Skip to main content
Press Release

Browning Man Is Convicted After Federal Strangulation Jury Trial

For Immediate Release
U.S. Attorney's Office, District of Montana

GREAT FALLS-The Montana United States Attorney's Office announces that the first federal felony strangulation jury conviction has occurred in Great Falls, Montana. A jury of Montana citizens convicted Jordan James Lamott on September 16, 2014, of strangling his girlfriend three times, after which she passed out. Under the new strangulation statute, Lamott faces up to ten years in prison, a $250,000 fine, and three years of supervised release. This is the first trial conviction in Montana under a new federal statute criminalizing strangulation on Indian Reservations of federally-recognized tribes. It is also one of the first such cases in the country.

This conviction represents a significant step forward in ensuring the safety and well-being of women and families on Montana's reservations," said Mike Cotter. "This violence can have lethal consequences, and we are proud to be among the first districts to ensure this statute is vigorously enforced." Victims of one episode of strangulation are six times more likely to be a victim of attempted homicide by the same partner. These same victims are seven times more likely to actually die at the hands of their loved ones. A recent Center for Disease Control and Prevention survey found that 46% of Native American women have experienced rape, physical violence, or stalking by an intimate partner in their lifetime.

Lamott is one of several Montana defendants recently charged with felony strangulation under the new statute. Lamott was indicted in July 2014 by a Montana federal grand jury. At trial, Assistant U.S. Attorney Ryan G. Weldon presented evidence that Lamott's girlfriend wore a skirt to impress him. Lamott became angry and strangled his girlfriend three times. The final time, she lost consciousness. In the morning, Lamott requested that his girlfriend have sex with him, and when she refused, he kicked her out of the house. At the hospital a few hours later, Lamott's girlfriend explained that she had been strangled. Medical professionals testified that the bruising around her neck was consistent with strangulation.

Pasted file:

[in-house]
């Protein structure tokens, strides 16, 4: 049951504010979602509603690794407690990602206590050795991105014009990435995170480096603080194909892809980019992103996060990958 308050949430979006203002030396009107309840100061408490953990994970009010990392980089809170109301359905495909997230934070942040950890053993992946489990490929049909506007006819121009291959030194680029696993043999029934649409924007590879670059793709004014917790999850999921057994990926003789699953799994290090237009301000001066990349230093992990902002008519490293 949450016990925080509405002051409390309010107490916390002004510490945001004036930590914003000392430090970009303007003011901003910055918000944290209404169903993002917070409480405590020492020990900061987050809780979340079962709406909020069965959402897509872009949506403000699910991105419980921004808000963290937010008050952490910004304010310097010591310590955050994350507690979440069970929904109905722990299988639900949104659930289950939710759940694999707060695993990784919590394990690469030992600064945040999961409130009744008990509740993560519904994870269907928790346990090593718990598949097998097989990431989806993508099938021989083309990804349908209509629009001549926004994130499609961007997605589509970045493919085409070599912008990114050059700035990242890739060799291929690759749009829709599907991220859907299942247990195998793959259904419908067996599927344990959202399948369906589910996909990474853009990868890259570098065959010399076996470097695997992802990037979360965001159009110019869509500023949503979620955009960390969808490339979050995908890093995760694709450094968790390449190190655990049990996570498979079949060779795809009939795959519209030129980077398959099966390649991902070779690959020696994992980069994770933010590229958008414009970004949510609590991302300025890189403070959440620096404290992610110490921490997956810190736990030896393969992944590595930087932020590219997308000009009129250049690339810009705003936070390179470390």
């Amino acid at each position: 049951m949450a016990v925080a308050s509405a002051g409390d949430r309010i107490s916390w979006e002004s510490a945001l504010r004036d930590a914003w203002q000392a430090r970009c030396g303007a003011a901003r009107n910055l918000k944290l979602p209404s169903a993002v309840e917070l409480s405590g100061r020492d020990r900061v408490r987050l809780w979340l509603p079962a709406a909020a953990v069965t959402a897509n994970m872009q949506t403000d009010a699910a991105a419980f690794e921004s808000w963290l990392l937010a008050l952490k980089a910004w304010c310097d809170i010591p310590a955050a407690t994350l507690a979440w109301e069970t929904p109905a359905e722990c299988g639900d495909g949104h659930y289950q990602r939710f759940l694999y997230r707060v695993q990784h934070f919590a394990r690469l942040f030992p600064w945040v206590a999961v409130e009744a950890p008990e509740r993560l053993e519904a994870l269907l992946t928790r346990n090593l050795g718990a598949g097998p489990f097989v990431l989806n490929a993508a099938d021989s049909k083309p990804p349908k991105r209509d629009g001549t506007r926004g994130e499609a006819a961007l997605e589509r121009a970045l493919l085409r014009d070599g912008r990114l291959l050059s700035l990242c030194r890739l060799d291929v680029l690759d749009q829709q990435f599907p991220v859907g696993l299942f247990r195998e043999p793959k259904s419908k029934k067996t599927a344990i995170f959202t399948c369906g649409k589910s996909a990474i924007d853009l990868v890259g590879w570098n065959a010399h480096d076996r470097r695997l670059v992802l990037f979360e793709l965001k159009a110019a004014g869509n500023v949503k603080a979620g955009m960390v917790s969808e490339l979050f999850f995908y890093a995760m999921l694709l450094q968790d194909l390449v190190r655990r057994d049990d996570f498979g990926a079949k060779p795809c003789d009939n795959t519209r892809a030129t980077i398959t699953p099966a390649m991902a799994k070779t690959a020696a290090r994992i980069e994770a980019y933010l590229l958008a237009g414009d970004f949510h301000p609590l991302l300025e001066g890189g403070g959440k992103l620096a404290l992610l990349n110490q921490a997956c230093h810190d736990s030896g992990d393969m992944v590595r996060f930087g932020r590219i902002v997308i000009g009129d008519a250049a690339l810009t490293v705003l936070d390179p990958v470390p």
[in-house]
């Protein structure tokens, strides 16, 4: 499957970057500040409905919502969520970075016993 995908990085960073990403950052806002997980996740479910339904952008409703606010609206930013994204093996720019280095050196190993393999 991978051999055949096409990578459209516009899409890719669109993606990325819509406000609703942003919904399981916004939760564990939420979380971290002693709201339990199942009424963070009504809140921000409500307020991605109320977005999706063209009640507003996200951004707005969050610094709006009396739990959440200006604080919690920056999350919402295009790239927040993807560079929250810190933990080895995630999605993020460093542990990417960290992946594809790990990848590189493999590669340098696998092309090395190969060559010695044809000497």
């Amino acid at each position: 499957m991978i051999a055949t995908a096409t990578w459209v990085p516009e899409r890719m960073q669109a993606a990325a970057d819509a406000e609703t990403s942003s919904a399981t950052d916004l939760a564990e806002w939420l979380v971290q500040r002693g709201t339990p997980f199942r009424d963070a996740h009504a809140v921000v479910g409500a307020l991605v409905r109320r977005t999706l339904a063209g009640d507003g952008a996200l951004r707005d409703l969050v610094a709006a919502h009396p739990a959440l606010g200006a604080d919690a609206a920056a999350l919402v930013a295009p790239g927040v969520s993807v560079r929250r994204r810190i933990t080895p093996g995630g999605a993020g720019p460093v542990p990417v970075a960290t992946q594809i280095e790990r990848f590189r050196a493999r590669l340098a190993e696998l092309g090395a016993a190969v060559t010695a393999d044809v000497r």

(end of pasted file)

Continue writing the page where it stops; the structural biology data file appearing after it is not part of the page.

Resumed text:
The United States Attorney's Office in Montana has joined forces with other law enforcement and social services agencies to conduct trainings on Montana's reservations regarding how to investigate these offenses and care for victims of these potentially-lethal felony offenses. On March 7, 2013, President Obama signed into law the reauthorization of the Violence Against Women Act (VAWA). This law contains provisions that significantly improve the safety of Native women and allow federal and tribal law enforcement agencies to hold more perpetrators of domestic violence accountable for their crimes. The strangulation statute and VAWA offers the U.S. Attorney's Office a critical weapon to ensure that domestic violence is dealt with swiftly before it becomes lethal.

The tribal provisions in VAWA address three significant legal gaps by: (1) recognizing certain tribes' power to exercise concurrent criminal jurisdiction over domestic violence cases, regardless of whether the defendant is Indian or non-Indian; (2) clarifying that tribal courts have full civil jurisdiction to enforce protection orders involving any person, Indian or non-Indian; and (3) creating new federal statutes to address crimes of violence, such as strangulation, committed against a spouse or intimate partner and providing more robust federal sentences for certain acts of domestic violence in Indian country.

The investigation of Lamott was conducted by the Bureau of Indian Affairs. Lamott's sentencing is December 18, 2014, at 2:30 p.m., at the Missouri River Courthouse in Great Falls, Montana.

Updated January 14, 2015